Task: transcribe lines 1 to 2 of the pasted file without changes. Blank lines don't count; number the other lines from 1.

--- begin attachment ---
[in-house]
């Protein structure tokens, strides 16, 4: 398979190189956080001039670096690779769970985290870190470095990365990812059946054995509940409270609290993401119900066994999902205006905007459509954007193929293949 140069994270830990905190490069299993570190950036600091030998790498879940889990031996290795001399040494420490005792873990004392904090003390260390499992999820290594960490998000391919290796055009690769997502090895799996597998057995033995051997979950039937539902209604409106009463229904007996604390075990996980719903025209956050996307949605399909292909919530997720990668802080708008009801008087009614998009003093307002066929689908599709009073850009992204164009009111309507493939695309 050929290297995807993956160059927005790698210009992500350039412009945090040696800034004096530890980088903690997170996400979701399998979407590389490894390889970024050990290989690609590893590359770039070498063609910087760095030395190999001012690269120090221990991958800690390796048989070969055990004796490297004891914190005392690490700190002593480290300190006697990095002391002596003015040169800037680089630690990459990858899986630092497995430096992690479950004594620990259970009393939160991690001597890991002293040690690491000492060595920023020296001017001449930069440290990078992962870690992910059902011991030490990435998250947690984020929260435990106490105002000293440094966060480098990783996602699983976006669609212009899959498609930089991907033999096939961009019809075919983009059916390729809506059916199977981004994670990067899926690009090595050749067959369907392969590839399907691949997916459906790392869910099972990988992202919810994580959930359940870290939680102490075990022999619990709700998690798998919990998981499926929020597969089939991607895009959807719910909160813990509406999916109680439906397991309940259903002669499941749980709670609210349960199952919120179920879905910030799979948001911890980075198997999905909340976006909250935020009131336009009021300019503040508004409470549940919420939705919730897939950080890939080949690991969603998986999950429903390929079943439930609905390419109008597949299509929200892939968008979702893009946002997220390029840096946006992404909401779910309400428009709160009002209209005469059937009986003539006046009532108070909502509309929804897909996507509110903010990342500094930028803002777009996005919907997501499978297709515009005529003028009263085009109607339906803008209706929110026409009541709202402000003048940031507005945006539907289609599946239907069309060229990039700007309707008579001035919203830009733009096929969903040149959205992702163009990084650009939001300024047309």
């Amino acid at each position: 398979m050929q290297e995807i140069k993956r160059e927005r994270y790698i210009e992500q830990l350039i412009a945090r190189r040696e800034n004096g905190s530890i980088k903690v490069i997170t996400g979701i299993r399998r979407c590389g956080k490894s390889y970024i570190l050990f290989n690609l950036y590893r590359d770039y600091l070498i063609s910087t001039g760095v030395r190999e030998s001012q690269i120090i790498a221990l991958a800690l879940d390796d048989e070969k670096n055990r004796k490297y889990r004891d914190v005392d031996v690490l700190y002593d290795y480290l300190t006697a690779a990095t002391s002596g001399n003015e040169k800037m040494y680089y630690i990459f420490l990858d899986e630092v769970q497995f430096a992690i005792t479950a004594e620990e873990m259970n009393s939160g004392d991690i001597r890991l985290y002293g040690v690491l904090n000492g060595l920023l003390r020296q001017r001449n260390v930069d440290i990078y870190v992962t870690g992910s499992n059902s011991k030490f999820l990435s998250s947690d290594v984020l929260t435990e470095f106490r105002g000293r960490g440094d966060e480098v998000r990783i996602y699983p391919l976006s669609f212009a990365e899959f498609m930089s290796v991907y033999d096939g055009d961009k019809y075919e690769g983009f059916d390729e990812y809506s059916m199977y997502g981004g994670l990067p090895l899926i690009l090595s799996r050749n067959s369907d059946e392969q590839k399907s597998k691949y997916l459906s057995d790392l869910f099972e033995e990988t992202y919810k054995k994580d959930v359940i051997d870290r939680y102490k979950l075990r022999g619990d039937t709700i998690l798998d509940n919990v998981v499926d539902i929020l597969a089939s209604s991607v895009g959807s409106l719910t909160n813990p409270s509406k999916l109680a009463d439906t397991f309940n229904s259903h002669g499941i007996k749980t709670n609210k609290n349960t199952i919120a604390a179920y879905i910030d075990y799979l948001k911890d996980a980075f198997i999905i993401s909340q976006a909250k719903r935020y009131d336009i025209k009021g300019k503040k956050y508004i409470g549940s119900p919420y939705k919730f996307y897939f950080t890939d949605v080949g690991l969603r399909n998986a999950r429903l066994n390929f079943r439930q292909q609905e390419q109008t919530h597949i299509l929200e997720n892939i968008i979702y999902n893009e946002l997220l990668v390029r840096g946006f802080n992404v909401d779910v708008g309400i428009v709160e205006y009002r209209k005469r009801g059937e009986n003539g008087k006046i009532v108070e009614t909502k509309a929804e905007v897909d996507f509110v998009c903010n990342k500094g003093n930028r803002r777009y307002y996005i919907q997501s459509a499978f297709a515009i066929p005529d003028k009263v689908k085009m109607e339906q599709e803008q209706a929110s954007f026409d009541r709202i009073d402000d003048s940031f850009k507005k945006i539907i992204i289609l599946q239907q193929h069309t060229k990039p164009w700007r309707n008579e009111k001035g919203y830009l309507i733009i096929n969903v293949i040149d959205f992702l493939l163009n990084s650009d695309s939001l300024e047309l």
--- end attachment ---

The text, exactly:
[in-house]
């Protein structure tokens, strides 16, 4: 398979190189956080001039670096690779769970985290870190470095990365990812059946054995509940409270609290993401119900066994999902205006905007459509954007193929293949 140069994270830990905190490069299993570190950036600091030998790498879940889990031996290795001399040494420490005792873990004392904090003390260390499992999820290594960490998000391919290796055009690769997502090895799996597998057995033995051997979950039937539902209604409106009463229904007996604390075990996980719903025209956050996307949605399909292909919530997720990668802080708008009801008087009614998009003093307002066929689908599709009073850009992204164009009111309507493939695309 050929290297995807993956160059927005790698210009992500350039412009945090040696800034004096530890980088903690997170996400979701399998979407590389490894390889970024050990290989690609590893590359770039070498063609910087760095030395190999001012690269120090221990991958800690390796048989070969055990004796490297004891914190005392690490700190002593480290300190006697990095002391002596003015040169800037680089630690990459990858899986630092497995430096992690479950004594620990259970009393939160991690001597890991002293040690690491000492060595920023020296001017001449930069440290990078992962870690992910059902011991030490990435998250947690984020929260435990106490105002000293440094966060480098990783996602699983976006669609212009899959498609930089991907033999096939961009019809075919983009059916390729809506059916199977981004994670990067899926690009090595050749067959369907392969590839399907691949997916459906790392869910099972990988992202919810994580959930359940870290939680102490075990022999619990709700998690798998919990998981499926929020597969089939991607895009959807719910909160813990509406999916109680439906397991309940259903002669499941749980709670609210349960199952919120179920879905910030799979948001911890980075198997999905909340976006909250935020009131336009009021300019503040508004409470549940919420939705919730897939950080890939080949690991969603998986999950429903390929079943439930609905390419109008597949299509929200892939968008979702893009946002997220390029840096946006992404909401779910309400428009709160009002209209005469059937009986003539006046009532108070909502509309929804897909996507509110903010990342500094930028803002777009996005919907997501499978297709515009005529003028009263085009109607339906803008209706929110026409009541709202402000003048940031507005945006539907289609599946239907069309060229990039700007309707008579001035919203830009733009096929969903040149959205992702163009990084650009939001300024047309």